Friday, May 16, 2008

Pastry Board


I love my pastry board, it’s beautiful. Michelangelo’s David and my pastry board are both made of Carrara marble. But my pastry board is functional, too.

I got my pastry board custom made. The ones they sell at cookware shops are just too small to work on comfortably. A marble fabricator made mine for me from a remnant, for cheap.

My pastry board is about two by three feet, plenty big for rolling out dough. And it stays cool on hot days, keeping even the most delicate pastry doughs chilled and workable.

I use my pastry board for making pasta, breads, tarts, and these apple galettes.

Apple Galettes with Hazelnut Crust
Printable Recipe

1/3 cup hazelnuts
2 tablespoons sugar
1 ¾ cups all-purpose flour, plus more for dusting
½ teaspoon kosher salt
13 tablespoons (1 ½ sticks plus 1 tablespoon) cold unsalted butter, diced
¼ cup plus 2 tablespoons, or more, cold water
2 tablespoons Turbinado sugar
¼ teaspoon cinnamon
4 Golden Delicious apples
1 tablespoon heavy cream

Combine the hazelnuts and sugar in a food processor and pulse until finely ground.


Add the flour and salt and pulse a few more times to combine. Add 12 tablespoons of the butter and pulse until the mixture resembles coarse crumbs.


Add the water and pulse until the dough just comes together.


Test the dough by squeezing a small amount together with your fingertips. If the dough holds together, it’s ready. If it’s crumbly, add up to 1 more tablespoon of water and pulse 2 more times. Transfer the dough to a work surface, bring together into a ball, and cut into eighths. Form each portion into a ball and then flatten into a disc. Wrap each disc separately in plastic wrap and refrigerate for about half an hour.

Preheat the oven to 425ºF. On a lightly floured surface, roll out each disc of dough to a 7-inch wide, 1/8-inch thick circle.


As you work, transfer the circles to parchment-lined baking trays. Refrigerate for about 10 minutes.

Meanwhile, combine the Turbinado sugar and cinnamon in a small bowl. Peel, halve, and core the apples and slice them 3/16-inch thick.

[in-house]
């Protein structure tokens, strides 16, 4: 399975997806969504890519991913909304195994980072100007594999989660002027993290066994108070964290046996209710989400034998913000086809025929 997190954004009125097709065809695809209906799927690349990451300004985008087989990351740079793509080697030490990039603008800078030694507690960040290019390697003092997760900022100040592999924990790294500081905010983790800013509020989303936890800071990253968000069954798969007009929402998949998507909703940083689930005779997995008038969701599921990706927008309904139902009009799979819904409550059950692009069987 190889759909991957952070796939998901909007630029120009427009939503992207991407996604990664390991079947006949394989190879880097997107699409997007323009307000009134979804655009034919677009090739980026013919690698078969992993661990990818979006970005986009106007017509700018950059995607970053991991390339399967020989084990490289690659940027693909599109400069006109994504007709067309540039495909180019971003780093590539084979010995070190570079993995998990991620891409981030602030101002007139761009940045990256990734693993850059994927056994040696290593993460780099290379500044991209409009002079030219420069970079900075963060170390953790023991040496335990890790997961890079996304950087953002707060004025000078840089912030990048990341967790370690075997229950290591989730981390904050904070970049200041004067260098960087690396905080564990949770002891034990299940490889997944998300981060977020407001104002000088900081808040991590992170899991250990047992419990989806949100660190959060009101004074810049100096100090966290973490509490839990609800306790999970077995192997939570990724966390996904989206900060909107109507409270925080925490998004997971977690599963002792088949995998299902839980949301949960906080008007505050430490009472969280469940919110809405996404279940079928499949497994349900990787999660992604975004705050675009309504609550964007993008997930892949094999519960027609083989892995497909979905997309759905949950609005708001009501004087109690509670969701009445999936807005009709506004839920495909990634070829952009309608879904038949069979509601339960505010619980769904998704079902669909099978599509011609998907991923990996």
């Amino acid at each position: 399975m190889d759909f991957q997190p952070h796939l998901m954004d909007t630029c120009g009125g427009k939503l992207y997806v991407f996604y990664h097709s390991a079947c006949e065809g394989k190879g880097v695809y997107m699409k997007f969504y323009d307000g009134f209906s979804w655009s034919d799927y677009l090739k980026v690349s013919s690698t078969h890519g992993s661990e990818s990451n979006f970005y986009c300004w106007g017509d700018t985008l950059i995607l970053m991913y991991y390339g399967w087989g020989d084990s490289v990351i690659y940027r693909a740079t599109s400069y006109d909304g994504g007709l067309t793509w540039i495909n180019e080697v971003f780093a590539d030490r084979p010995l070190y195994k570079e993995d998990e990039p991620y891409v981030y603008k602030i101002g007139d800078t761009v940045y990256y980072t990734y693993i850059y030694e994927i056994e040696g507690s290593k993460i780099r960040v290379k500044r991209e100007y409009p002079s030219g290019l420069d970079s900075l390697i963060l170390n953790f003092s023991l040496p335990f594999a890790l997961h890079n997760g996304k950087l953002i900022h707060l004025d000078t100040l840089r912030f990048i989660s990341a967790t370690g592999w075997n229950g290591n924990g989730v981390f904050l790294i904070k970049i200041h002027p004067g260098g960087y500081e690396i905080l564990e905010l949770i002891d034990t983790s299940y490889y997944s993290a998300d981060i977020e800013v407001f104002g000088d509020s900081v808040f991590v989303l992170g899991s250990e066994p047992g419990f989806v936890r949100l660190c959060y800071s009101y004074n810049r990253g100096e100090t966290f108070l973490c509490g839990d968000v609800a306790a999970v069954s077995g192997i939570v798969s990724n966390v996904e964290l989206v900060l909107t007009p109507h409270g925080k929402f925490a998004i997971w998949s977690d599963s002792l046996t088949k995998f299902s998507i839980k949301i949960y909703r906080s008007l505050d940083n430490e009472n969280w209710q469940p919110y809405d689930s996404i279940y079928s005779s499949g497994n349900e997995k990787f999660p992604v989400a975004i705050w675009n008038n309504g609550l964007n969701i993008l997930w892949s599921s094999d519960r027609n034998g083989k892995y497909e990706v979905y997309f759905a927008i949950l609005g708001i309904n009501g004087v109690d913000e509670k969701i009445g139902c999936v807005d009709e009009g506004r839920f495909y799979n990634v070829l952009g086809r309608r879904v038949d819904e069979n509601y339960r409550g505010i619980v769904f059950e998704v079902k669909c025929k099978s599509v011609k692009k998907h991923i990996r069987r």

Using half an apple for each galette, arrange the apple slices in a decorative pattern in the center of each dough circle, leaving a 1-inch border at the edge.


Fold the edge of the dough over the apples, pleating it as you go.


Refrigerate for another 10 minutes.

Lightly brush the galette crusts with the cream. Sprinkle the galettes with the Turbinado sugar mixture and dot with the remaining tablespoon of butter. Bake for 17 to 19 minutes, or until golden brown.

Makes 8 individual galettes. Work quickly and with a light touch to prevent the butter in the pastry from melting. Feel free to substitute almonds or pecans for the hazelnuts or ripe but still firm peaches for the apples. So many possibilities! Serve warm, perhaps with a scoop of vanilla ice cream.

4 comments:

Irina said...

Looks so good, I am running out to buy the apples now. Mom

Heather said...

What the hell is Turbinado sugar? Is it like way higher performance sugar ... like a turbo charged car? Or is it sugar made by a man wearing a turban? Ian

Lucy Vaserfirer said...

Ian,
Very funny. Turbinado sugar is a type of raw sugar. It has a light brown color and subtle molasses flavor. Turbinado sugar crystals are relatively large, which means they don’t melt into the galette crust and give it a nice crunch. You can find it at most good grocery stores (a popular brand is Sugar in the Raw).

Irina said...

I made peach Galettes yesterday and we had them with our homemade gelato. The peaches were a bit under ripe (will get East Texas peaches that are now in season for the next batch), but the crust is heavenly. Your father demanded more nuts of course.

I like the idea of personal galettes, because I made the crust once and now have an option of four different desserts using apples, peaches, plums or pineapple.

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